Visits home to Mum’s house always feel a bit strange. Especially these days with Gran gone and two houses in disarray and the dog flitting between affection and savagery. No, this is certainly no place for the feeble or unrelated right now.
It’s alright for me as I listen to the national in my backwards facing train seat, watching the drizzly fenland shrink into nothing in the distance but someone had to stay here and live inside the cocoons of weirdness that have been spun here. I’m sad to leave but I’m glad to be able to breath again.
Two dilapidated museums, strung with bells and wind-chimes, crosses and constant reminders of what came before. Dust making unfounded claims on the remnants of another life, unperturbed by months of indecision and tentative rearrangements.
There is a kind of organic density in the darkness here that lighbulbs simply cannot penetrate. Leaving space in the shadows for doubts to multiply and lending every motion to slurring like amateur stopped-motion.
The radio shouts out emphatically about the grace of god like this god could fix things, or make it OK that people suffer so. All I can see is a surface of bright shiny foil covering whatever is really underneath, and can you please tell me why must they keep on focusing on the polishing the shine and not nourishing the foundations of the tangible. I don’t somehow think that jesus is coming to save her from this mess but maybe having something paper-thin and shiny feels like the armour that she needs to wear.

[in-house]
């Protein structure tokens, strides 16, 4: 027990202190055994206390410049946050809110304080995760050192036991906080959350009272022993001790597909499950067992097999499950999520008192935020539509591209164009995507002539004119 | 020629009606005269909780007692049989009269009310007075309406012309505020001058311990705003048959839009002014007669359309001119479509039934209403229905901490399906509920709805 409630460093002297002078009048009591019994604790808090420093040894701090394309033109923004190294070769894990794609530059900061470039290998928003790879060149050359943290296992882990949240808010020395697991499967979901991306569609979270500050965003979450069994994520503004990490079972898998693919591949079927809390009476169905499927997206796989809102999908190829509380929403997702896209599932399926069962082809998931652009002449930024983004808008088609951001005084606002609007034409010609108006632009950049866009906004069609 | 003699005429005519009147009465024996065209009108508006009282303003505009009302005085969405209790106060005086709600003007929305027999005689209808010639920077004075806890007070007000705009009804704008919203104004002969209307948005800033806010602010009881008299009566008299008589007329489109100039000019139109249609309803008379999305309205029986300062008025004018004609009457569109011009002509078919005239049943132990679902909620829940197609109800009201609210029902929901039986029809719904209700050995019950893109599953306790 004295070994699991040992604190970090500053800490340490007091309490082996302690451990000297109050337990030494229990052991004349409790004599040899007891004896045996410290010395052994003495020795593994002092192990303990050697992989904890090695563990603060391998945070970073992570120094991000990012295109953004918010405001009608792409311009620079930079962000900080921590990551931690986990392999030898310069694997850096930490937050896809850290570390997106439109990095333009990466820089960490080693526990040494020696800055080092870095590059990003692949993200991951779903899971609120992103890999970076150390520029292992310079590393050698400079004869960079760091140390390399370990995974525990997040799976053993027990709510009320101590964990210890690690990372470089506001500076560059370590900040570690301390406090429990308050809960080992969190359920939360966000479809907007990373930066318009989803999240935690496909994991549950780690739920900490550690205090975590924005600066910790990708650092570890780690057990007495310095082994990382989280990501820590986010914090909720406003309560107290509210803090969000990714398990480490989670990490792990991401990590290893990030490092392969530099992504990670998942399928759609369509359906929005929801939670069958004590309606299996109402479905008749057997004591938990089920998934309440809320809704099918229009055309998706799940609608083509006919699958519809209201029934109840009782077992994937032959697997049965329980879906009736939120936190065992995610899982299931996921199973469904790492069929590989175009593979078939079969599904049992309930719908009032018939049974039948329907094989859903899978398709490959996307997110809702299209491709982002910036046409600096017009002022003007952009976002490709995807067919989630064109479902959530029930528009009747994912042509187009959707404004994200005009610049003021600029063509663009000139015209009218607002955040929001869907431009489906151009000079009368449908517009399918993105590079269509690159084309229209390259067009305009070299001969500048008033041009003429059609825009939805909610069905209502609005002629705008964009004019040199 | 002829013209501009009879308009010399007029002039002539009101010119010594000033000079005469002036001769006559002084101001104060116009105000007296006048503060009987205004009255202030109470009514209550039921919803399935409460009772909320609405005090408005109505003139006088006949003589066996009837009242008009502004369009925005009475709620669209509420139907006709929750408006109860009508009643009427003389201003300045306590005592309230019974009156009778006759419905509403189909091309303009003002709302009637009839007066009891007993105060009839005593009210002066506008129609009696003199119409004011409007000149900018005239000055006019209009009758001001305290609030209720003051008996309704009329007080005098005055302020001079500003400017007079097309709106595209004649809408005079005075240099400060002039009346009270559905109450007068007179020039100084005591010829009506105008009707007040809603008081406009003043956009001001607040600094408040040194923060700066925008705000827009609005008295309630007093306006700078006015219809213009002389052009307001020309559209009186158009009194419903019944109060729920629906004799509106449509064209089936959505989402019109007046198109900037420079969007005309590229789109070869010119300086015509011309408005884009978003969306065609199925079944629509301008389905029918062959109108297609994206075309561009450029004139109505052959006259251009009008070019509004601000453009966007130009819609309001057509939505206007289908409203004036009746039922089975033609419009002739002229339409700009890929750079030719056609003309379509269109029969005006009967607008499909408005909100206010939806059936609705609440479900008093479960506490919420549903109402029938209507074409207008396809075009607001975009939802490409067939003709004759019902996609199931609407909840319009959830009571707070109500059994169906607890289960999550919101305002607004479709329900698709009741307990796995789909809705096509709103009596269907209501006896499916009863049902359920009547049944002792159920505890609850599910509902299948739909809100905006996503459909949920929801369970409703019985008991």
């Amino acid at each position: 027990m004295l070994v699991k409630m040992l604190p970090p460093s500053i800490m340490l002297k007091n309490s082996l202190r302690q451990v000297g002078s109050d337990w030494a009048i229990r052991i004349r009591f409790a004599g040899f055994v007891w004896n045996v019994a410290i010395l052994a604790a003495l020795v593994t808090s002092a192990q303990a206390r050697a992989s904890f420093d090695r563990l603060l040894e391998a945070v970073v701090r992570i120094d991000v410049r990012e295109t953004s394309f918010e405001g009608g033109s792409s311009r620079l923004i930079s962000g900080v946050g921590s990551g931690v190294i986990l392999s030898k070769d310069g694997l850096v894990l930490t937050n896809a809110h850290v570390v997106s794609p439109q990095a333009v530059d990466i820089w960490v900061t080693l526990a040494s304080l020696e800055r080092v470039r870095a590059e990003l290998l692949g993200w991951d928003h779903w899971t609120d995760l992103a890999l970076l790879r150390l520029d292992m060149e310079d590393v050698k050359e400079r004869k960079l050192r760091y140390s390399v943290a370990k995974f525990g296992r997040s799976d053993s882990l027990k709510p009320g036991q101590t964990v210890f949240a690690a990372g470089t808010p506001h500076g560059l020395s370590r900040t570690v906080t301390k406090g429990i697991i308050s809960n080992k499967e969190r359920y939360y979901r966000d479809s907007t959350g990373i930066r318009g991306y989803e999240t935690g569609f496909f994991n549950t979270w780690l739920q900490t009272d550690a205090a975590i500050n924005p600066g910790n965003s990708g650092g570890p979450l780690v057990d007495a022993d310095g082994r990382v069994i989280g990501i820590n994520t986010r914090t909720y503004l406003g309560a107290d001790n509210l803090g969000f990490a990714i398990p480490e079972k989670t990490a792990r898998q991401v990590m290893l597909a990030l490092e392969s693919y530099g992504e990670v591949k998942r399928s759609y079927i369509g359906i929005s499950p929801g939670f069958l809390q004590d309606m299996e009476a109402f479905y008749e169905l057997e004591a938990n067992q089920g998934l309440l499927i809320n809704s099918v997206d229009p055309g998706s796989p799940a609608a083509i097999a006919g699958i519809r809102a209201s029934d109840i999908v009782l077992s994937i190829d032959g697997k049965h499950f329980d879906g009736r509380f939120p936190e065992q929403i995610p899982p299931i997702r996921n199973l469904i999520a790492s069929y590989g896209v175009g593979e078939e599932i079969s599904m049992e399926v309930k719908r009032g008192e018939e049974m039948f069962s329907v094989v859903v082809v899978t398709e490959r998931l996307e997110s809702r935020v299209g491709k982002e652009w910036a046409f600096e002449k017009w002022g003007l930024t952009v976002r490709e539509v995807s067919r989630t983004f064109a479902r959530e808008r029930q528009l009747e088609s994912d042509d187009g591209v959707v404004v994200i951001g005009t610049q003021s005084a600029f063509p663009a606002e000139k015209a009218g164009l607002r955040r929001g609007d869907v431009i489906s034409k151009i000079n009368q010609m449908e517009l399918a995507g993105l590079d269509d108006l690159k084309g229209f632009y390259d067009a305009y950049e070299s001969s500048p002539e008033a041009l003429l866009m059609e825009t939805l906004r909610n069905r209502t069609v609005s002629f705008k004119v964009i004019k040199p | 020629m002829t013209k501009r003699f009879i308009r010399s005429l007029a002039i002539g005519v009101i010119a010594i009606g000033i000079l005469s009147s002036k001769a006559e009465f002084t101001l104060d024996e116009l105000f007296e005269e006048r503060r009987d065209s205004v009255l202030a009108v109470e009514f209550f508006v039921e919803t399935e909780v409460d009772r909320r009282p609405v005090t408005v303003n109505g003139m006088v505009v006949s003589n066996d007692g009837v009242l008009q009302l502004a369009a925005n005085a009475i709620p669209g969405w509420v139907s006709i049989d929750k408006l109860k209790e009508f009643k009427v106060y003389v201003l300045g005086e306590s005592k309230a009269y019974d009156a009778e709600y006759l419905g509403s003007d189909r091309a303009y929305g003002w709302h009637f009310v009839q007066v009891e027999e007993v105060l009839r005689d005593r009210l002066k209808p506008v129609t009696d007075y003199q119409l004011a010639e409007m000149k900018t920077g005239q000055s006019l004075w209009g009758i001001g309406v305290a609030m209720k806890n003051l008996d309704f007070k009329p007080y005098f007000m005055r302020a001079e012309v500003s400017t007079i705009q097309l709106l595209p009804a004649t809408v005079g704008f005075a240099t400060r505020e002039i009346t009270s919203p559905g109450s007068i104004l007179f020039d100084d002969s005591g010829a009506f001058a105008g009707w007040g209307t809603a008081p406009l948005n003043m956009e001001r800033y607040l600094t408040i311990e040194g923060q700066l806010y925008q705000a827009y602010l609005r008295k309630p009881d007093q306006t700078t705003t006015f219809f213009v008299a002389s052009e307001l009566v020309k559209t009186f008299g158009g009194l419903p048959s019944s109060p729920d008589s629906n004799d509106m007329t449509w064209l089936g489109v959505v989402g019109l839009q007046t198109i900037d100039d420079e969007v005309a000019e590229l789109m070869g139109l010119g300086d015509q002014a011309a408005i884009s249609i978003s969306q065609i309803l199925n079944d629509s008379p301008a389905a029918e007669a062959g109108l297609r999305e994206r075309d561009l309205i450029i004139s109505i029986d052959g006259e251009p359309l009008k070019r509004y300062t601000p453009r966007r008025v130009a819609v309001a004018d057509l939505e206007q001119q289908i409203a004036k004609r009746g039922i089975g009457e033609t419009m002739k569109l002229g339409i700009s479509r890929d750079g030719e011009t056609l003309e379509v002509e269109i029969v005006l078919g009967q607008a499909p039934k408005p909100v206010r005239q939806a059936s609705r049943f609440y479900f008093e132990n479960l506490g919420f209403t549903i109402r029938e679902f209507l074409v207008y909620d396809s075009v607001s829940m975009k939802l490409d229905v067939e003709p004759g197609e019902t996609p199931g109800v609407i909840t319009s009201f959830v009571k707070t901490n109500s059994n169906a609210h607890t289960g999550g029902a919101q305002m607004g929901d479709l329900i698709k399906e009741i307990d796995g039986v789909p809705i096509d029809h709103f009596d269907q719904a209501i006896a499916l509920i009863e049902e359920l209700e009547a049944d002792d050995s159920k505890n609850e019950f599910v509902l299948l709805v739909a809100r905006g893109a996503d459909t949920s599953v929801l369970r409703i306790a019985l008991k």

It seems unfair to be leaving, to leave someone behind in this treacle that they have thickened even by themselves – to just walk away from a household in such need of care and hope and vitality.
I’ll be back soon, and I’m bringing my armour to help slay these tenuous webs of guilt and uncertainty. No-one should have to breathe such toxins in every day.
“I’m under the gun again,
I know I was a 45 percenter then”
~the national, I need my girl